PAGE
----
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“Completely destroyed:” South Milwaukee couple in Puerto Rico moved from hotel tower amid Maria

PUERTO RICO -- A South Milwaukee couple stuck in Puerto Rico as Hurricane Maria hit Wednesday, September 20th had to be moved to a different hotel tower amid the storm because their hotel room was destroyed!

Luis Millan and his girlfriend Alexis Oakes are in Puerto Rico, celebrating their anniversary. They spoke with FOX6 News via FaceTime Tuesday as Maria approached, and said they didn't realize Maria was brewing until a few days ago, and by then it was too late. They tried getting an early flight out of San Juan, but everything was booked.

Luis Millan and his girlfriend Alexis Oakes

Luis Millan

On Tuesday, they were hunkering down, and said the hotel was providing food, drinks and shelter, and they were able to make it to the grocery store for a few necessities. Things were much different Wednesday.

"The (hotel) tower where we were at is completely destroyed. It was chaotic," Luis Millan said.

They said Tuesday they never thought they'd experience a hurricane.

Puerto Rico is already in an 11-year economic recession, and must now start rebuilding after Hurricane Maria, the strongest hurricane to hit Puerto Rico in more than 80 years, left the island knocked out flat.  Leaving at least nine people dead in its wake across the Caribbean, Hurricane Maria blew ashore in the morning near the southeast coastal town of Yabucoa as a Category 4 storm with winds of 155 mph (250 kph).

The island was completely without electricity Wednesday.

"This is total devastation," said Carlos Mercader, a spokesman for Puerto Rico's governor. "Puerto Rico, in terms of the infrastructure, will not be the same."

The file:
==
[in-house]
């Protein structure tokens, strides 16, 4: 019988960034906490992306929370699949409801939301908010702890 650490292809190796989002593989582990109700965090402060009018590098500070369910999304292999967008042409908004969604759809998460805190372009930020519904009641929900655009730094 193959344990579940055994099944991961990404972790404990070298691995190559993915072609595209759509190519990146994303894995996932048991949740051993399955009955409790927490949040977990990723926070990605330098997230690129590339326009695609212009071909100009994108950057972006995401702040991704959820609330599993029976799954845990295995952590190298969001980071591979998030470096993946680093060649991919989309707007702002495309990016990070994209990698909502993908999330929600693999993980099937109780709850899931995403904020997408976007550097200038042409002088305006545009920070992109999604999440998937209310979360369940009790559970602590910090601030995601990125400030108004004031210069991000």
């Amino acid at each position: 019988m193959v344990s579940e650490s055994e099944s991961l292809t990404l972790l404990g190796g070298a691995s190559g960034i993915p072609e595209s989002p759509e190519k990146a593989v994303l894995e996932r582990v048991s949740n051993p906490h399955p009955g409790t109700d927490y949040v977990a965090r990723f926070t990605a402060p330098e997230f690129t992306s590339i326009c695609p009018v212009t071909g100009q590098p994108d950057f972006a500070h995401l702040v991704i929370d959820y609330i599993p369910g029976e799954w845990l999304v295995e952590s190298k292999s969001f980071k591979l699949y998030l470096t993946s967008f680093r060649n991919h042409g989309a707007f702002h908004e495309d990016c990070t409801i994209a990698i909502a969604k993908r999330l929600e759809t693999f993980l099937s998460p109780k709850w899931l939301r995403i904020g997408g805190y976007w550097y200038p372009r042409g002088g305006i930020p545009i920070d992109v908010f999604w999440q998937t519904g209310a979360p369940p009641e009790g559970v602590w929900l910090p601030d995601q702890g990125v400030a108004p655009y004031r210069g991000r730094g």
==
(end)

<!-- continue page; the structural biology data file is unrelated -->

The total extent of the damage isn't known yet, but the visuals are telling: Roofs blown off, flooded streets, shattered windows, debris and remnants of palm trees strewn about. It was the strongest hurricane to hit the island since 1932.

Estimates of the financial toll are likely to start coming in over coming days. But the price tag will be large.

"Definitely a once-in-a-lifetime experience. It was an eye-opener for us. It showed us how fast our life flashes in front of our eyes. The power went out.  It was crazy.  It felt like we were in a movie.  There were kids crying, families hugging each other, not knowing what’s happening.  We lost signal," Millan said.

Millan described what they experienced as the storm hit.

"It was like a whistle noise. Howling. The trees, you could hear moving back and forth.  Sirens started going in Puerto Rico. Then you could hear, I don’t know where, waves hitting, water.  You could hear things flying. If you’re spinning something and you hear that whistling noise, the wind -- that.  Where were at, the boards the on the door were shaking. It felt like a tornado was in our building," Millan said.

Millan said the hotel provided flashlights and glow sticks. He said they've gotten little sleep.

"We’ve been up for maybe 30 hours. There’s trees on the floor -- branches. Luckily the storm passed. We’re in a room safe, and that’s what matters to us the most," Millan said. "We’re very humble we made it out safe. We can't wait to come home and hug our loved ones."

Trees are toppled in a parking lot at Roberto Clemente Coliseum in San Juan, Puerto Rico, on September 20, 2017, during the passage of the Hurricane Maria. Maria made landfall on Puerto Rico on Wednesday, pummeling the US territory after already killing at least two people on its passage through the Caribbean. The US National Hurricane Center warned of 'large and destructive waves' as Maria came ashore near Yabucoa on the southeast coast. / AFP PHOTO / HECTOR RETAMAL

Millan and Oakes hope to leave Puerto Rico Friday -- but said they're unsure at this point whether the airport will be open.